That said, for the Administration - and the orders emanate from the White House - to ignore the ISIS connection is at best disingenuous, and at worst obstruction of justice.

September 16, 2016

American-Russian cooperation in Syria - what could go wrong?

Russian President Valdimir Putin with senior military officers

Secretary of State John Kerry insists that the ceasefire in Syria is holding. I am not sure what metrics he is using to measure compliance, but anyone reading media accounts readily available on the internet, be they from the Syrian government or the various opposition groups, would say that violations are constant and range from the north to the south of the country.

The violations include Syrian Air Force helicopters dropping their dreaded barrel bombs in areas in which there is no designated terrorist presence. Designated terrorist groups are generally defined as the Islamic State in Iraq and Syria (ISIS) and the former al-Qa'idah affiliate Jabhat al-Nusrah (The Victory Front), now calling itself Jabhat Fatah al-Sham (The Conquest of the Levant Front, or JFS). Of course, the Syrian government believes that anyone involved in the opposition is a terrorist and thus a valid target.

Artillery fire has been exchanged by virtually all parties in various parts of the country, including in the eastern suburbs of Damascus and in the besieged areas of Aleppo. As far as I can tell, no aid has yet reached the besieged sections of Aleppo. Secretary Kerry cited the humanitarian assistance provisions of the ceasefire as a key reason to accept an obviously flawed agreement. Mr. Kerry said after the agreement was reached that he will accept merely a "reduction in violence" as a measure of success.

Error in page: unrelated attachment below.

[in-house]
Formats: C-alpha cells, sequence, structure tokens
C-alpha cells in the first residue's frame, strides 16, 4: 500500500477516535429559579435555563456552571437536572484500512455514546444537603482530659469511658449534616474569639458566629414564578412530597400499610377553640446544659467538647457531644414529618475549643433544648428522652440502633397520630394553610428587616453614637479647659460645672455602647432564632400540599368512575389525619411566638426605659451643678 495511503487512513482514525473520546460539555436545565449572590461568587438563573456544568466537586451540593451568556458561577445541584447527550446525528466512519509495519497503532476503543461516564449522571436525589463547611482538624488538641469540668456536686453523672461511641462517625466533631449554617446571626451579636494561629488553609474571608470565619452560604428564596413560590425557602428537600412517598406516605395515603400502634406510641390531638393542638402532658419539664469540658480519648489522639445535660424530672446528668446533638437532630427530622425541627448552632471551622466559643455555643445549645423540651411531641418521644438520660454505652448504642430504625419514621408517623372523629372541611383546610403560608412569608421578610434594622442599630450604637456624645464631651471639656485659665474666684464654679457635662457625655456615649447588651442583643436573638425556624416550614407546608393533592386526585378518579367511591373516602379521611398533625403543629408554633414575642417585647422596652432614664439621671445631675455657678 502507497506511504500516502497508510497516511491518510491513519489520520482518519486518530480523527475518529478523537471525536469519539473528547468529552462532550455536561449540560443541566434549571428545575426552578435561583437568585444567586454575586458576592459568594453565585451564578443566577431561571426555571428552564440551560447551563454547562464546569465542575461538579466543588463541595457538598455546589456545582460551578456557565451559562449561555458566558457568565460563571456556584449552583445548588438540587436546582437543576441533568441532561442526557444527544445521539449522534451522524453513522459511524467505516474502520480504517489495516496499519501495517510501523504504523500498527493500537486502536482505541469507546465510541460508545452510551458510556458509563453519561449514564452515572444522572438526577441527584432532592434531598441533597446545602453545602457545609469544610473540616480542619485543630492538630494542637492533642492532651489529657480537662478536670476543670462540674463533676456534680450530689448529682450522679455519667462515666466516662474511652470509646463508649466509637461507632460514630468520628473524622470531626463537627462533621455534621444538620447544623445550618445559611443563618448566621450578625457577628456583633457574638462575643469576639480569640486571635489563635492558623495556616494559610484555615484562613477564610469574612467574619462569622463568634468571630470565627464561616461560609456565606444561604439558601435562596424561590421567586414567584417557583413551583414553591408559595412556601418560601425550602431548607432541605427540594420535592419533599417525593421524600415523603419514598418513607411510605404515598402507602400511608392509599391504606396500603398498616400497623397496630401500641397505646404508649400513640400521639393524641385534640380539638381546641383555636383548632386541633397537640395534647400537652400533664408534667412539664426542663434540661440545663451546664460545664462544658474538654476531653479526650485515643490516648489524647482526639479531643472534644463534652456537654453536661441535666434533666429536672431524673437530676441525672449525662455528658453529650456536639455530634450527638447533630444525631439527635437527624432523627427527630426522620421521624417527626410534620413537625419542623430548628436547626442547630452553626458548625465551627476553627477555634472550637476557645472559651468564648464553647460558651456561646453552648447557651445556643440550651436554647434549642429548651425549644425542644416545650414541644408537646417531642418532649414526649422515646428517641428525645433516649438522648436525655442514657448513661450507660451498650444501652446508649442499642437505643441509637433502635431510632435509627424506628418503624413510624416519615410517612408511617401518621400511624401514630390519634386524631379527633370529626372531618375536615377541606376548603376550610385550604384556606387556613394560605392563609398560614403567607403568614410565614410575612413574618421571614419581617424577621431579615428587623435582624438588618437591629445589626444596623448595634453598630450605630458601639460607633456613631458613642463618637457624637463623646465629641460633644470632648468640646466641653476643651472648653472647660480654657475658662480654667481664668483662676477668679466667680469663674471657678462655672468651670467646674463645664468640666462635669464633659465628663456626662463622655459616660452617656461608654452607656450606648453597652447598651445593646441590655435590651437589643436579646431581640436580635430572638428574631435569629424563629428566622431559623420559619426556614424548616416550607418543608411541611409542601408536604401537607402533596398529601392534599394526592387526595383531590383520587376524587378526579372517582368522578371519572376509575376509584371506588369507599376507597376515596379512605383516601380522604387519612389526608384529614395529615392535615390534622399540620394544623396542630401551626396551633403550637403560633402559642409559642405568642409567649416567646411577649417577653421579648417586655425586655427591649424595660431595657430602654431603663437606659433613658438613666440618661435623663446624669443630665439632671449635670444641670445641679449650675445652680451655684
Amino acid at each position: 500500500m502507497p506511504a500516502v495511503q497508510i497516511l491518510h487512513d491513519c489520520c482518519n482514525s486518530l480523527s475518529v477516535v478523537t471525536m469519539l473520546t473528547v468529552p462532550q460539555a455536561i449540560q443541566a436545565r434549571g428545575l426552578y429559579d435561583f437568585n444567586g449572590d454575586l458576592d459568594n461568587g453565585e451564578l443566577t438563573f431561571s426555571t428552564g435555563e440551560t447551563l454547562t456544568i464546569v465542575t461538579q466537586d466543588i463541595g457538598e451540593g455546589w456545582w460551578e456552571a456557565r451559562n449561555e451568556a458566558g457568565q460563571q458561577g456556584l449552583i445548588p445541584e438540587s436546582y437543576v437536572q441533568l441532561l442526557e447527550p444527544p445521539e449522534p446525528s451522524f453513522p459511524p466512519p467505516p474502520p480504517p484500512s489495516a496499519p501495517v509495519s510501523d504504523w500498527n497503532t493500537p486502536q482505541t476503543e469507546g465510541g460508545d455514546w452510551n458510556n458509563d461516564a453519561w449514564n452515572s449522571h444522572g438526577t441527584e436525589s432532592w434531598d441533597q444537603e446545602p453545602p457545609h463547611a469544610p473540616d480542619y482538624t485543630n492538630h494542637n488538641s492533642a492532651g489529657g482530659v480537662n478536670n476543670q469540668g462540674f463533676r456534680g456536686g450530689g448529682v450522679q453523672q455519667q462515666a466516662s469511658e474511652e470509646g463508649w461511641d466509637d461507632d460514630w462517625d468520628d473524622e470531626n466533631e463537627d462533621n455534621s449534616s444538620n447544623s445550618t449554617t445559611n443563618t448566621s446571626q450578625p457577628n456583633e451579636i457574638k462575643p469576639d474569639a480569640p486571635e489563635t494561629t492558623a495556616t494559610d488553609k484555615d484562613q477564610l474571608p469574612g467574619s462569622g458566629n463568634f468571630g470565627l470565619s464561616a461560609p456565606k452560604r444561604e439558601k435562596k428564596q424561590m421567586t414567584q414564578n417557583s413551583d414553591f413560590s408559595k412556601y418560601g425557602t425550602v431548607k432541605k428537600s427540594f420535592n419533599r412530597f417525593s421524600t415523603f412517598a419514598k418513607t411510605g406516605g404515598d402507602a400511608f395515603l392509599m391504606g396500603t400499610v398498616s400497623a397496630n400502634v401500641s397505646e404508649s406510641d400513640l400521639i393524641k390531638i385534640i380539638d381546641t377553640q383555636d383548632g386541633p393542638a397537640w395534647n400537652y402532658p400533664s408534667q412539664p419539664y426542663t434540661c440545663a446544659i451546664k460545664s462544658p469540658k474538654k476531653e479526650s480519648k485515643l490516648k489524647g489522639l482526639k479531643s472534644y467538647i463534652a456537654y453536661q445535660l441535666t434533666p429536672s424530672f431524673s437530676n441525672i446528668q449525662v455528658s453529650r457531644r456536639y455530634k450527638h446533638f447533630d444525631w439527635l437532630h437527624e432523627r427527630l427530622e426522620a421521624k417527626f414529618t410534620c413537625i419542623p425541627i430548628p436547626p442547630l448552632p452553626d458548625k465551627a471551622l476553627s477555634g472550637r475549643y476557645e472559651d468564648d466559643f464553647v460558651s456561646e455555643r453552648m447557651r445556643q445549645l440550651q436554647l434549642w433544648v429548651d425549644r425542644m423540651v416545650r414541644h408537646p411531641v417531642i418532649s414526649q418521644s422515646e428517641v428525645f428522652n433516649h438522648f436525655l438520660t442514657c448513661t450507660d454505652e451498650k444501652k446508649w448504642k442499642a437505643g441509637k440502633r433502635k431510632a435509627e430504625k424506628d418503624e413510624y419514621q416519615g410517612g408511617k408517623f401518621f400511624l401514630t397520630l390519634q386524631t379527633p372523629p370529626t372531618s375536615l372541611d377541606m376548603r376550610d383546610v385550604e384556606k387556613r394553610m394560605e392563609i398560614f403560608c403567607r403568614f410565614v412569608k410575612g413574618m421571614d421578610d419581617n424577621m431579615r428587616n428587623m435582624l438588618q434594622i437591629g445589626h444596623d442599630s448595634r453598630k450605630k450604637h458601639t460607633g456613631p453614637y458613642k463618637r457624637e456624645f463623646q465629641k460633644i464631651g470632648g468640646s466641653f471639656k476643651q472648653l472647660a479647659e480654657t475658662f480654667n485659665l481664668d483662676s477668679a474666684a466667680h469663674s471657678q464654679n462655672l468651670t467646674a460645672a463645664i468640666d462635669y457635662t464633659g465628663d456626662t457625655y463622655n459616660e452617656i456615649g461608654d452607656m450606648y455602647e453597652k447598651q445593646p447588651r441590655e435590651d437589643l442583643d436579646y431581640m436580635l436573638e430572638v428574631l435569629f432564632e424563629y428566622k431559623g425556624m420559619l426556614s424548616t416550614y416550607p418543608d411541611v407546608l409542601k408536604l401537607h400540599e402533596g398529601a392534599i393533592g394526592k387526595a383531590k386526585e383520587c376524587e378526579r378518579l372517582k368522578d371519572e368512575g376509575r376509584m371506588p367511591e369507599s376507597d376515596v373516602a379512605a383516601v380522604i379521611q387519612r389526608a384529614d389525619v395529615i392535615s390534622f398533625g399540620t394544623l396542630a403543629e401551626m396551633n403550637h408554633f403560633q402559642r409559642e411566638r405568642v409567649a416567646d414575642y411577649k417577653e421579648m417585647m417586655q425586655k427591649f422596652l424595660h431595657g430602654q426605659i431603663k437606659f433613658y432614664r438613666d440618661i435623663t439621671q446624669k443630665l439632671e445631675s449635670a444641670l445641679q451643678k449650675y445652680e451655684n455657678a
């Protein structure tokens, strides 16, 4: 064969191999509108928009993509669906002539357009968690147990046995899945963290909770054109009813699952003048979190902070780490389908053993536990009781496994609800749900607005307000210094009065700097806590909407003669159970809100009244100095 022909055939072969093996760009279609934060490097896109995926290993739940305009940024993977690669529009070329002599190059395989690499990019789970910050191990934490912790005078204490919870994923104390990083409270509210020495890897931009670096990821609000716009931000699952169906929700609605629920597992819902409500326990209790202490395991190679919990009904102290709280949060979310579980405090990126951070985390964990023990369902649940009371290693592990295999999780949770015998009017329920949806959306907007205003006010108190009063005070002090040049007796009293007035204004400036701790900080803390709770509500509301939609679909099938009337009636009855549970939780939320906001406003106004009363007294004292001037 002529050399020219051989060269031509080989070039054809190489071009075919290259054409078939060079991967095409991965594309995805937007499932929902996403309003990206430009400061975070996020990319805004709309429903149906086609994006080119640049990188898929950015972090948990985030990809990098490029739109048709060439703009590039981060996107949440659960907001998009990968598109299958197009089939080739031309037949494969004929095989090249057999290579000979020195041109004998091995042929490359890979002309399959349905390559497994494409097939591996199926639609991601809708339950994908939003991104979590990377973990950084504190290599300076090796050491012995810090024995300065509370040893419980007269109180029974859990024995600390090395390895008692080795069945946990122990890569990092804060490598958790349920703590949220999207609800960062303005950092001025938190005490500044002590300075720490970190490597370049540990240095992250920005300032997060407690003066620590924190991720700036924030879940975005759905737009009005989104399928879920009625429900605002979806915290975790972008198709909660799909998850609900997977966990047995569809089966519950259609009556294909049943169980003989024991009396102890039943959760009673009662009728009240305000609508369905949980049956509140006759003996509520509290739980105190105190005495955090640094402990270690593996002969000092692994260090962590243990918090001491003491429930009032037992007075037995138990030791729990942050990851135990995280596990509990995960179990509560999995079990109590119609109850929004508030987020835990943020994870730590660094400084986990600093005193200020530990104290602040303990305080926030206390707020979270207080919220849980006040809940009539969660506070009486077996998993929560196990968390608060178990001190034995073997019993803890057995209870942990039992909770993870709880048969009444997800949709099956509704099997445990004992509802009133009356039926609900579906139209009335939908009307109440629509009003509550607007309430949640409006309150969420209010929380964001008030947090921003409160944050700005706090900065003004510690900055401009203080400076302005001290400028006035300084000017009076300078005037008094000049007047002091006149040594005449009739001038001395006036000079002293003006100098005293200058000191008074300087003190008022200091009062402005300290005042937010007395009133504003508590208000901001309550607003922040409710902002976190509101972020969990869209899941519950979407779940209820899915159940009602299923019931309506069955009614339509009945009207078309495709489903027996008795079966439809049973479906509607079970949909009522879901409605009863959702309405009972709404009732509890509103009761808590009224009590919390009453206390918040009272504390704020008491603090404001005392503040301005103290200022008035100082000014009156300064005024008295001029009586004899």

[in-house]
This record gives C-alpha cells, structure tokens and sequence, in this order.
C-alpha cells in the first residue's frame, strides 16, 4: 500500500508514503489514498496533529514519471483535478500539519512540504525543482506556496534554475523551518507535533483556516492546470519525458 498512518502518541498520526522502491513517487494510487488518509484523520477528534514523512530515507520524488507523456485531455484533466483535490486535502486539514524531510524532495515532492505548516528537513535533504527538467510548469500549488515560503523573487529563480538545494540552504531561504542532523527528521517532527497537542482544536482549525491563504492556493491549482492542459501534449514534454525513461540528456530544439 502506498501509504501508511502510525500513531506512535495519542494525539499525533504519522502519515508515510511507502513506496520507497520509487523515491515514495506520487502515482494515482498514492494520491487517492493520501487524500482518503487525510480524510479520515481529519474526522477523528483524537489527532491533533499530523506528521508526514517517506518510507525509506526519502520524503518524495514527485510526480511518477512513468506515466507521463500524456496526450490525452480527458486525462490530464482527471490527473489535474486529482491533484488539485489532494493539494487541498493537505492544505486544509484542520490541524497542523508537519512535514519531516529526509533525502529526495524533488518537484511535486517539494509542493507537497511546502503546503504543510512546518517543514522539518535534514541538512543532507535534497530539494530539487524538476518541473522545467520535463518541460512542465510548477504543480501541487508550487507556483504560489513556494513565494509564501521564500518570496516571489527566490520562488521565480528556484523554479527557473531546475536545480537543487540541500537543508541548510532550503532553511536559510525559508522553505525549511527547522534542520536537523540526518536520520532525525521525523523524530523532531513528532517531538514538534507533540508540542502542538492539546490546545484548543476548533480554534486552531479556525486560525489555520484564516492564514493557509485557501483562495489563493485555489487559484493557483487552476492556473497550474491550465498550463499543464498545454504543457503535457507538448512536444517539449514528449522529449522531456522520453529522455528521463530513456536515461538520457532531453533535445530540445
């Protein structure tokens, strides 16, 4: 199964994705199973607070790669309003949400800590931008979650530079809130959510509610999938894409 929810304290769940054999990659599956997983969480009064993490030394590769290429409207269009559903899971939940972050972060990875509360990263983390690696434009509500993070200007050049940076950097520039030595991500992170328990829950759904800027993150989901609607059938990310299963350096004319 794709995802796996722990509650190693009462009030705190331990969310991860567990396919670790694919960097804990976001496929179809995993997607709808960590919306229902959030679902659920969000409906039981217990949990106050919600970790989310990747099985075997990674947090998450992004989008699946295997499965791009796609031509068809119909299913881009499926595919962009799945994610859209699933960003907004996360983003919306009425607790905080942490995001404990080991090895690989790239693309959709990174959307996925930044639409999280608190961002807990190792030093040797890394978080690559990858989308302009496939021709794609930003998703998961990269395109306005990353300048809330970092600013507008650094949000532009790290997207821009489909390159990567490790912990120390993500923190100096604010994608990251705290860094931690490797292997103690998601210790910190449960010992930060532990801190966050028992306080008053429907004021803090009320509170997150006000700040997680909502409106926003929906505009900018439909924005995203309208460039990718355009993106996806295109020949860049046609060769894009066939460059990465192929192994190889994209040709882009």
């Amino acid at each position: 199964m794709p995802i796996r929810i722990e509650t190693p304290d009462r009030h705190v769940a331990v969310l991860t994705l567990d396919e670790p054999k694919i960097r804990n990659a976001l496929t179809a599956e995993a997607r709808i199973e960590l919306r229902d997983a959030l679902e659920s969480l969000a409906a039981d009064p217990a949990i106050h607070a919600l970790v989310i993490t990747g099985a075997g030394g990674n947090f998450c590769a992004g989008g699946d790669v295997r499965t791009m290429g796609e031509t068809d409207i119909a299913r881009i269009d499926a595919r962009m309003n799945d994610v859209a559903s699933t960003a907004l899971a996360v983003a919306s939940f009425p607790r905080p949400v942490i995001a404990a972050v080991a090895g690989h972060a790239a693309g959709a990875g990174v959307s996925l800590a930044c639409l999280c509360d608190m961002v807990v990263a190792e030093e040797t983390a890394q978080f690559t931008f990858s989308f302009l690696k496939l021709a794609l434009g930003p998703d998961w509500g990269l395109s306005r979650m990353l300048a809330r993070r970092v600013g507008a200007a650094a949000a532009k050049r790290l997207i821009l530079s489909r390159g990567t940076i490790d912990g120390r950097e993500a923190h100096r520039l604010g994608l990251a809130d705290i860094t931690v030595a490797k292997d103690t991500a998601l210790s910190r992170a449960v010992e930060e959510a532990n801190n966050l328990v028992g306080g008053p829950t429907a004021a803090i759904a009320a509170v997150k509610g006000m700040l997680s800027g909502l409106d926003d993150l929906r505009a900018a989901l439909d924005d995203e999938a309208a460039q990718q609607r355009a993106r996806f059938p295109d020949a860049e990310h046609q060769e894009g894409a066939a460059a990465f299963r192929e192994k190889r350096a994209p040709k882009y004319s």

Since the terms of the current "cessation of hostilities" does not include - as far as we can tell - any enforcement mechanism, the Syrian regime of Bashar al-Asad continues to bomb opposition groups. They may be trying to inflict as much damage on these groups while they can. Although Mr. Kerry has not seen fit to completely tell us what is actually in the agreement between himself and his Russian counterpart, we are led to believe that once the U.S. and Russian forces begin cooperating and coordinating the fight against ISIS and JFS, the Syrian Air Force will be precluded from attacks on these non-terrorist opposition groups.

If the ceasefire holds for seven days (that would be until Monday), the Americans and Russians will establish a Joint Implementation Center (JIC) to not only deconflict their air operations, but actually cooperate and coordinate airstrikes on ISIS and JFS. The JIC will be manned by intelligence specialists and operations officers. As with most military operations against non-state actors, this will be an intelligence driven effort.

As I ask above, what could go wrong?